I was born at the end of Mao's Cultural Revolution and grew up in Deng's era of opening and reform. It was a period of abrupt and intense change in China. Once schooled in communist teachings, I was later exposed to Western thinking, so as a filmmaker I developed a perspective that was different from both mainstream Chinese ideology and Western preconceptions of this country and its people.
Thirty years of unprecedented economic boom have lifted the material lives of millions in China, but they have also clouded people's hunger for the truth and the reality behind giant propaganda machines. Pragmatism and profit have become essential, while humanity and critical reflection have become rare. The real China is as elusive as ever today, and neither China's insiders nor outsiders have access to a clear image of this fast-changing nation. But it is my mission to capture glimpses of China's true human face through the power of film.
The story of Beichuan is just one of many that remained untold. The city lost some 30,000 lives in the May 2008 earthquake. But added to the tragedy was a lack of compassion and desire to understand what was really lost in the disaster. Much of the population took news reports as the last word on the matter, and Beichuan quickly became a tourist destination. By giving voice to the survivors, Fallen City provides direct and intimate access to the people behind the statistics and headlines. It is not an exploration of the magnitude of the disaster, but a portrait of human choice and human nature writ large in the wake of a tragedy.
I remember feeling the first jolts of the earthquake in my office in Beijing. An hour later, we learned there had been an earthquake 3,000 kilometers away. We were shocked at its strength. The number of casualties reported grew by the thousands with each hour.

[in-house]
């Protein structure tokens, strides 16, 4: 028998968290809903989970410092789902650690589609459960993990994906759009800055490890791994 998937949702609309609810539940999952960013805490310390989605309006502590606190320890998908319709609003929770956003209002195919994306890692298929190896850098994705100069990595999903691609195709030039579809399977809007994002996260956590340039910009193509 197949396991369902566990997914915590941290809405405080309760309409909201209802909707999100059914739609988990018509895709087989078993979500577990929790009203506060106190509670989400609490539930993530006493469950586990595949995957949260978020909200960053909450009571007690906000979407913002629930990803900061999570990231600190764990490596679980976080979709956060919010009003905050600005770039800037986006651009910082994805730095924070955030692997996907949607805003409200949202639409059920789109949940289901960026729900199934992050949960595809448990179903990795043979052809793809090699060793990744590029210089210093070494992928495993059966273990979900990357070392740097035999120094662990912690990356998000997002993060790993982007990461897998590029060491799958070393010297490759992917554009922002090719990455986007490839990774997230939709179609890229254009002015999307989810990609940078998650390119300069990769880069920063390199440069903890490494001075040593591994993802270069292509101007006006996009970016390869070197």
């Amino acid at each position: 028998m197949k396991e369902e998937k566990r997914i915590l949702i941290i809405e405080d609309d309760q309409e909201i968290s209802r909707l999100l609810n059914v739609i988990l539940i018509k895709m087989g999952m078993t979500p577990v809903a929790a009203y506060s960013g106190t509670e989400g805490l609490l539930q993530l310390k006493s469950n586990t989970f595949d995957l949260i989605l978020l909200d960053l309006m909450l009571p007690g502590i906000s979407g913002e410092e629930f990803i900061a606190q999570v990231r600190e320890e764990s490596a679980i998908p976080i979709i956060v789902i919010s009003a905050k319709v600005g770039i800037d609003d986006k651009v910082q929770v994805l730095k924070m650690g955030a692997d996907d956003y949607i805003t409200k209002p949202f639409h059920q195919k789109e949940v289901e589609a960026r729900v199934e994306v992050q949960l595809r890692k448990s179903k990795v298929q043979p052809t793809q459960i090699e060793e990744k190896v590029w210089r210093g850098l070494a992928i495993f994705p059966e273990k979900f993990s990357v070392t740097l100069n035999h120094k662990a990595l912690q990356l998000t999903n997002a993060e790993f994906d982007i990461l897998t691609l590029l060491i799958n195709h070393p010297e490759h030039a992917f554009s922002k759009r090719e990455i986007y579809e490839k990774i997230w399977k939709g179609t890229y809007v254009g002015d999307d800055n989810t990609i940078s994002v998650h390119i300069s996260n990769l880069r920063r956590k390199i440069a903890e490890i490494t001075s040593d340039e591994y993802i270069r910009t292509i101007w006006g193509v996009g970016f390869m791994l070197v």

I'll remember for the rest of my life the day when I arrived in the worst-hit city in the earthquake zone, Beichuan. The wreckage was greater than anything in a Hollywood disaster film. Survivors stumbled along with their belongings in baskets; a lady was crawling among the debris of a school, crying for her only son. A man was begging rescuers to stop digging him out because he would rather die with his wife and child, who lay beneath him; a young boy was checking every body bag for his parents. Sirens screeched, helicopters deafened, smoke and dust mixed with the smell of rotten corpses and disinfectants. For a while, all I could do was cry. But then, my instincts led me to film very wide and long shots, slowly and quietly. It was the only way to make sense of the turmoil, and it captured the soul of the disaster.
After a flurry of headlines, Beichuan soon slipped into the dark. The doctors, the soldiers, the volunteers, the journalists — all came and went. The whole country moved its eyes to the Olympic Games, and shortly afterward, Beichuan became a tourist destination. But the survivors' true stories had not been heard. The many twists and turns, the many manifestations of loss and grief that continue years, even lifetimes, after the disaster, ultimately reveal something fundamental about human nature.
Fallen City lets the survivors tell their tale. It does not present these characters as victims, but as voices representing a troubled social and human condition at large. Forced to reconstruct their lives from the rubble, they remind us of the importance of choice and purpose as values are being overturned so rapidly during China's great age of progress.
Fallen City is the second film, after Last Train Home, in my continued exploration and interpretation of what is happening in China and to individual consciousness during an era of fundamental social and economic upheaval. Amid torrents of change and confusion, these films catch elusive truths and offer a candid view of this country.
— Qi Zhao, Director of Fallen City